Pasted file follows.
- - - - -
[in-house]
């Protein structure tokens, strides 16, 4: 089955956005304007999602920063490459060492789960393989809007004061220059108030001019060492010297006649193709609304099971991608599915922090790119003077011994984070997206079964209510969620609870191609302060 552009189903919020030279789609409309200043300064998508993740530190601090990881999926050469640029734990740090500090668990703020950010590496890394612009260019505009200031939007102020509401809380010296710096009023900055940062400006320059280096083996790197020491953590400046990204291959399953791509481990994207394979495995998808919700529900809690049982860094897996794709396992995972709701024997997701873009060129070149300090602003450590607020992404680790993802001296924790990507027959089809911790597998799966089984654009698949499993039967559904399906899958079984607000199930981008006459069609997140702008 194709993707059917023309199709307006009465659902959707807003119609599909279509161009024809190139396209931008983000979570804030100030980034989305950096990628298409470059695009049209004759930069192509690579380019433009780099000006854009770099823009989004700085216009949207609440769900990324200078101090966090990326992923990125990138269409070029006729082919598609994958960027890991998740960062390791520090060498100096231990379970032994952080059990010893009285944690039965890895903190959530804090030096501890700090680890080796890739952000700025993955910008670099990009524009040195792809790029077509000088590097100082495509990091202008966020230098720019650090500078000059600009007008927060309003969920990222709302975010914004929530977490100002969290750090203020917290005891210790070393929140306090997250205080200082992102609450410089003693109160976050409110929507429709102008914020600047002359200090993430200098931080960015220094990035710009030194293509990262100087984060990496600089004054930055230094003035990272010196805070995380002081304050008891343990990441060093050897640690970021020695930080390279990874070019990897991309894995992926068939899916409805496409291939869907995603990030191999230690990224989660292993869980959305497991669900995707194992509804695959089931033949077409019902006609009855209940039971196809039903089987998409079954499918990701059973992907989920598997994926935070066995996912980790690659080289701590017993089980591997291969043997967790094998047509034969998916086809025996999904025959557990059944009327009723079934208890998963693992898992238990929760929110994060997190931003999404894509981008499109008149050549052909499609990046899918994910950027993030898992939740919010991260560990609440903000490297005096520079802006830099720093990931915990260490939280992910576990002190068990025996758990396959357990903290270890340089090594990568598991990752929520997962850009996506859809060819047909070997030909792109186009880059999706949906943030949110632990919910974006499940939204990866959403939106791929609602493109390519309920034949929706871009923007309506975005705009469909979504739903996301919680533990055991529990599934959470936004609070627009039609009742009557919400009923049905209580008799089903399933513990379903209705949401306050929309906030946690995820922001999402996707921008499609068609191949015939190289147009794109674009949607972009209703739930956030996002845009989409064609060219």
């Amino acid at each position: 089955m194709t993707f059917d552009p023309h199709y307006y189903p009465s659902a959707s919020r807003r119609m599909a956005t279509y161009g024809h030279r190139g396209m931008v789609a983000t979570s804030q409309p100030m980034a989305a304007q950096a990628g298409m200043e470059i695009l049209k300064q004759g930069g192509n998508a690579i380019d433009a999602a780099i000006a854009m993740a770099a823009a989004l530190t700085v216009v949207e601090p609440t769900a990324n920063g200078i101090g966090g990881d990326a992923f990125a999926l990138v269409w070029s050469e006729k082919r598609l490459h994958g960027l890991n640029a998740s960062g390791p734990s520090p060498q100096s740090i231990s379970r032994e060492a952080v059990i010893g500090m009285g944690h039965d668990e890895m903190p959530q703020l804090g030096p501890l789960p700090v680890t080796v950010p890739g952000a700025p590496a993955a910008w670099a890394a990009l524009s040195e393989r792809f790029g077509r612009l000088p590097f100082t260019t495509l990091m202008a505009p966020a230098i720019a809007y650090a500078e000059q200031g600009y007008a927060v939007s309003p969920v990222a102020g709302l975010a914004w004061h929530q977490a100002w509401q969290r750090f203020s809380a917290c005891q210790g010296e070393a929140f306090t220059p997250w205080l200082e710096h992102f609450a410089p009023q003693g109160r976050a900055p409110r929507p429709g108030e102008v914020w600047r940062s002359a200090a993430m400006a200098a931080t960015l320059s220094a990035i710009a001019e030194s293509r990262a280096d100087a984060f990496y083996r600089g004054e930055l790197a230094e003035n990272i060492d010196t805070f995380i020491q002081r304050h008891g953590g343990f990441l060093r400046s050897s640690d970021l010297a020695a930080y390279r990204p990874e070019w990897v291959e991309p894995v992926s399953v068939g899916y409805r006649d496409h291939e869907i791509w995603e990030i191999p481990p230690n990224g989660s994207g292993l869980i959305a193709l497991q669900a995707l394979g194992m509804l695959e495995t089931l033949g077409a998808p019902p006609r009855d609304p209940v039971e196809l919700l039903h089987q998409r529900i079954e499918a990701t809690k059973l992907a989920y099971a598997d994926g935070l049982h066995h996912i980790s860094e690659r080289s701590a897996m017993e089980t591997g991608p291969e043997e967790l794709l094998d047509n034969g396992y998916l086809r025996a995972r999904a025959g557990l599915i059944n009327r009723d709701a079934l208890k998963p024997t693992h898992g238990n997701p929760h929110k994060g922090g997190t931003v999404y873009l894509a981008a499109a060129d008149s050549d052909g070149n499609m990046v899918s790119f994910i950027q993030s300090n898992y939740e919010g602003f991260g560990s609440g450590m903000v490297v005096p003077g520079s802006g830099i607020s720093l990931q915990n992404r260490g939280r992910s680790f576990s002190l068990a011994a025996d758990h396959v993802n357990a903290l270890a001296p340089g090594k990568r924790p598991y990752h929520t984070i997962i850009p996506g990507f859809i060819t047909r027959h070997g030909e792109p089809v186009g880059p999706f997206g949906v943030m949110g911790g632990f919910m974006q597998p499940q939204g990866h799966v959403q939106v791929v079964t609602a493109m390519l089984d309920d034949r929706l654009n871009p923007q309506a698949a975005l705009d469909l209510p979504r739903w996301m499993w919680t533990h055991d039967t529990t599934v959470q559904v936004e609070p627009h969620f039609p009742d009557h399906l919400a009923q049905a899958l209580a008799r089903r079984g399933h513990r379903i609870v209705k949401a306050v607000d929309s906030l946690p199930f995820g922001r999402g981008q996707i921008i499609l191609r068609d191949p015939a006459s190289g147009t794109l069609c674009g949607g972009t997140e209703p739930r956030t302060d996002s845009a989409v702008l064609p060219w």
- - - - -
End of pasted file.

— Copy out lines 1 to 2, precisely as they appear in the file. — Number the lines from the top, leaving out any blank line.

[in-house]
């Protein structure tokens, strides 16, 4: 089955956005304007999602920063490459060492789960393989809007004061220059108030001019060492010297006649193709609304099971991608599915922090790119003077011994984070997206079964209510969620609870191609302060 552009189903919020030279789609409309200043300064998508993740530190601090990881999926050469640029734990740090500090668990703020950010590496890394612009260019505009200031939007102020509401809380010296710096009023900055940062400006320059280096083996790197020491953590400046990204291959399953791509481990994207394979495995998808919700529900809690049982860094897996794709396992995972709701024997997701873009060129070149300090602003450590607020992404680790993802001296924790990507027959089809911790597998799966089984654009698949499993039967559904399906899958079984607000199930981008006459069609997140702008 194709993707059917023309199709307006009465659902959707807003119609599909279509161009024809190139396209931008983000979570804030100030980034989305950096990628298409470059695009049209004759930069192509690579380019433009780099000006854009770099823009989004700085216009949207609440769900990324200078101090966090990326992923990125990138269409070029006729082919598609994958960027890991998740960062390791520090060498100096231990379970032994952080059990010893009285944690039965890895903190959530804090030096501890700090680890080796890739952000700025993955910008670099990009524009040195792809790029077509000088590097100082495509990091202008966020230098720019650090500078000059600009007008927060309003969920990222709302975010914004929530977490100002969290750090203020917290005891210790070393929140306090997250205080200082992102609450410089003693109160976050409110929507429709102008914020600047002359200090993430200098931080960015220094990035710009030194293509990262100087984060990496600089004054930055230094003035990272010196805070995380002081304050008891343990990441060093050897640690970021020695930080390279990874070019990897991309894995992926068939899916409805496409291939869907995603990030191999230690990224989660292993869980959305497991669900995707194992509804695959089931033949077409019902006609009855209940039971196809039903089987998409079954499918990701059973992907989920598997994926935070066995996912980790690659080289701590017993089980591997291969043997967790094998047509034969998916086809025996999904025959557990059944009327009723079934208890998963693992898992238990929760929110994060997190931003999404894509981008499109008149050549052909499609990046899918994910950027993030898992939740919010991260560990609440903000490297005096520079802006830099720093990931915990260490939280992910576990002190068990025996758990396959357990903290270890340089090594990568598991990752929520997962850009996506859809060819047909070997030909792109186009880059999706949906943030949110632990919910974006499940939204990866959403939106791929609602493109390519309920034949929706871009923007309506975005705009469909979504739903996301919680533990055991529990599934959470936004609070627009039609009742009557919400009923049905209580008799089903399933513990379903209705949401306050929309906030946690995820922001999402996707921008499609068609191949015939190289147009794109674009949607972009209703739930956030996002845009989409064609060219």